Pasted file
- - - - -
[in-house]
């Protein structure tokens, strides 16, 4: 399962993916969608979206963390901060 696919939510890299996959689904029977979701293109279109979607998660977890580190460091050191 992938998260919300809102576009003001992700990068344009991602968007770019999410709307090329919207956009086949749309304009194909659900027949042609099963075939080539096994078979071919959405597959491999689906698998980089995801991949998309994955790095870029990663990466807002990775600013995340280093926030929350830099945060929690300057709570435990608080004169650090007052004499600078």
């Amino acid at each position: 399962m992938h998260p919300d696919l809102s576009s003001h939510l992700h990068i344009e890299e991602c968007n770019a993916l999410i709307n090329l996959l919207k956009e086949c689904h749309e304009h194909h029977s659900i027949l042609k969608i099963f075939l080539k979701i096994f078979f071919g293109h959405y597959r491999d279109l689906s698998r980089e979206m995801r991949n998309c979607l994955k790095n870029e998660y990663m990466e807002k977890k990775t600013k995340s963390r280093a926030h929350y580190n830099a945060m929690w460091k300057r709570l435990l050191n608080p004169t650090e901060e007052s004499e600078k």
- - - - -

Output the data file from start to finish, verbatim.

[in-house]
């Protein structure tokens, strides 16, 4: 399962993916969608979206963390901060 696919939510890299996959689904029977979701293109279109979607998660977890580190460091050191 992938998260919300809102576009003001992700990068344009991602968007770019999410709307090329919207956009086949749309304009194909659900027949042609099963075939080539096994078979071919959405597959491999689906698998980089995801991949998309994955790095870029990663990466807002990775600013995340280093926030929350830099945060929690300057709570435990608080004169650090007052004499600078």
């Amino acid at each position: 399962m992938h998260p919300d696919l809102s576009s003001h939510l992700h990068i344009e890299e991602c968007n770019a993916l999410i709307n090329l996959l919207k956009e086949c689904h749309e304009h194909h029977s659900i027949l042609k969608i099963f075939l080539k979701i096994f078979f071919g293109h959405y597959r491999d279109l689906s698998r980089e979206m995801r991949n998309c979607l994955k790095n870029e998660y990663m990466e807002k977890k990775t600013k995340s963390r280093a926030h929350y580190n830099a945060m929690w460091k300057r709570l435990l050191n608080p004169t650090e901060e007052s004499e600078k």